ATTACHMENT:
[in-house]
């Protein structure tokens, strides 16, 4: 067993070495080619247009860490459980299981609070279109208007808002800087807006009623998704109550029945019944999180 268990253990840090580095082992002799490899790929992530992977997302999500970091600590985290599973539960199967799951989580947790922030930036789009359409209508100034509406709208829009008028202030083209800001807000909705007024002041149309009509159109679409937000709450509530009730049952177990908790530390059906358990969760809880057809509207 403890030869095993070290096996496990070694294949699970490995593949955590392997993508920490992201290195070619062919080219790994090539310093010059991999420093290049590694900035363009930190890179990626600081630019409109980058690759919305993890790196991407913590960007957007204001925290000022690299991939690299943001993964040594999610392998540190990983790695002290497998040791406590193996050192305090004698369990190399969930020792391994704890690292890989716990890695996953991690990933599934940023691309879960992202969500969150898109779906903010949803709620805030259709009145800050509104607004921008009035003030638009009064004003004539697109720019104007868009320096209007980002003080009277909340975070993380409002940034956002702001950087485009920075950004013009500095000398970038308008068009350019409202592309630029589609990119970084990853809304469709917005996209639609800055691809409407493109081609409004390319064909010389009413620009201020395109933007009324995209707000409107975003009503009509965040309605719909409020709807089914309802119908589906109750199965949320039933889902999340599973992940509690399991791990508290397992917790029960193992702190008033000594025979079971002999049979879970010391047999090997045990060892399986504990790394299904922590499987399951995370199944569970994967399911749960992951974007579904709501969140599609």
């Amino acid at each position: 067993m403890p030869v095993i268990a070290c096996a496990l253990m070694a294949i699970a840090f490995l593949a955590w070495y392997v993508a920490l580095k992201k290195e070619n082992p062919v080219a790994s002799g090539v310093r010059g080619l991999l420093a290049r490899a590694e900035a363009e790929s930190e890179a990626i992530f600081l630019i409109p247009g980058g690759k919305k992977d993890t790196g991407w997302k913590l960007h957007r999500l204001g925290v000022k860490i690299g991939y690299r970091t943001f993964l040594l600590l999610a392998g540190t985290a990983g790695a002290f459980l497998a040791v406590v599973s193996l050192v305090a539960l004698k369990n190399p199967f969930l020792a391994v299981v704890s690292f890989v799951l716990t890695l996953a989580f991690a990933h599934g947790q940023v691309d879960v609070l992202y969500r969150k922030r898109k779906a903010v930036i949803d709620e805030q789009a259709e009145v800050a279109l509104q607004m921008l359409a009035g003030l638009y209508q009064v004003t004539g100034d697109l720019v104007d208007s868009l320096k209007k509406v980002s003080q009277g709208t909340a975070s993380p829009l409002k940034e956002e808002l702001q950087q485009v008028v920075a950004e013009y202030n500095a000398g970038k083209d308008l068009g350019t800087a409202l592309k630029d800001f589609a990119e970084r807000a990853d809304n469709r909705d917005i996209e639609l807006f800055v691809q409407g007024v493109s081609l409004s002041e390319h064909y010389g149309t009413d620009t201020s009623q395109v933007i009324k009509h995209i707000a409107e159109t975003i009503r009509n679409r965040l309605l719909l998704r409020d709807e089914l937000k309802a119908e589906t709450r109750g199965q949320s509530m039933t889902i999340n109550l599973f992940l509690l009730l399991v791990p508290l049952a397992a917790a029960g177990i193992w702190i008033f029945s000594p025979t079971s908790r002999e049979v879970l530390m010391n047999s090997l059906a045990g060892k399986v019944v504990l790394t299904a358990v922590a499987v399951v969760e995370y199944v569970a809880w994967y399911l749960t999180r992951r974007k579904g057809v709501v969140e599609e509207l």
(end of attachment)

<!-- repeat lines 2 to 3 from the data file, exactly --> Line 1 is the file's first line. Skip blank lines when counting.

């Protein structure tokens, strides 16, 4: 067993070495080619247009860490459980299981609070279109208007808002800087807006009623998704109550029945019944999180 268990253990840090580095082992002799490899790929992530992977997302999500970091600590985290599973539960199967799951989580947790922030930036789009359409209508100034509406709208829009008028202030083209800001807000909705007024002041149309009509159109679409937000709450509530009730049952177990908790530390059906358990969760809880057809509207 403890030869095993070290096996496990070694294949699970490995593949955590392997993508920490992201290195070619062919080219790994090539310093010059991999420093290049590694900035363009930190890179990626600081630019409109980058690759919305993890790196991407913590960007957007204001925290000022690299991939690299943001993964040594999610392998540190990983790695002290497998040791406590193996050192305090004698369990190399969930020792391994704890690292890989716990890695996953991690990933599934940023691309879960992202969500969150898109779906903010949803709620805030259709009145800050509104607004921008009035003030638009009064004003004539697109720019104007868009320096209007980002003080009277909340975070993380409002940034956002702001950087485009920075950004013009500095000398970038308008068009350019409202592309630029589609990119970084990853809304469709917005996209639609800055691809409407493109081609409004390319064909010389009413620009201020395109933007009324995209707000409107975003009503009509965040309605719909409020709807089914309802119908589906109750199965949320039933889902999340599973992940509690399991791990508290397992917790029960193992702190008033000594025979079971002999049979879970010391047999090997045990060892399986504990790394299904922590499987399951995370199944569970994967399911749960992951974007579904709501969140599609």
């Amino acid at each position: 067993m403890p030869v095993i268990a070290c096996a496990l253990m070694a294949i699970a840090f490995l593949a955590w070495y392997v993508a920490l580095k992201k290195e070619n082992p062919v080219a790994s002799g090539v310093r010059g080619l991999l420093a290049r490899a590694e900035a363009e790929s930190e890179a990626i992530f600081l630019i409109p247009g980058g690759k919305k992977d993890t790196g991407w997302k913590l960007h957007r999500l204001g925290v000022k860490i690299g991939y690299r970091t943001f993964l040594l600590l999610a392998g540190t985290a990983g790695a002290f459980l497998a040791v406590v599973s193996l050192v305090a539960l004698k369990n190399p199967f969930l020792a391994v299981v704890s690292f890989v799951l716990t890695l996953a989580f991690a990933h599934g947790q940023v691309d879960v609070l992202y969500r969150k922030r898109k779906a903010v930036i949803d709620e805030q789009a259709e009145v800050a279109l509104q607004m921008l359409a009035g003030l638009y209508q009064v004003t004539g100034d697109l720019v104007d208007s868009l320096k209007k509406v980002s003080q009277g709208t909340a975070s993380p829009l409002k940034e956002e808002l702001q950087q485009v008028v920075a950004e013009y202030n500095a000398g970038k083209d308008l068009g350019t800087a409202l592309k630029d800001f589609a990119e970084r807000a990853d809304n469709r909705d917005i996209e639609l807006f800055v691809q409407g007024v493109s081609l409004s002041e390319h064909y010389g149309t009413d620009t201020s009623q395109v933007i009324k009509h995209i707000a409107e159109t975003i009503r009509n679409r965040l309605l719909l998704r409020d709807e089914l937000k309802a119908e589906t709450r109750g199965q949320s509530m039933t889902i999340n109550l599973f992940l509690l009730l399991v791990p508290l049952a397992a917790a029960g177990i193992w702190i008033f029945s000594p025979t079971s908790r002999e049979v879970l530390m010391n047999s090997l059906a045990g060892k399986v019944v504990l790394t299904a358990v922590a499987v399951v969760e995370y199944v569970a809880w994967y399911l749960t999180r992951r974007k579904g057809v709501v969140e599609e509207l």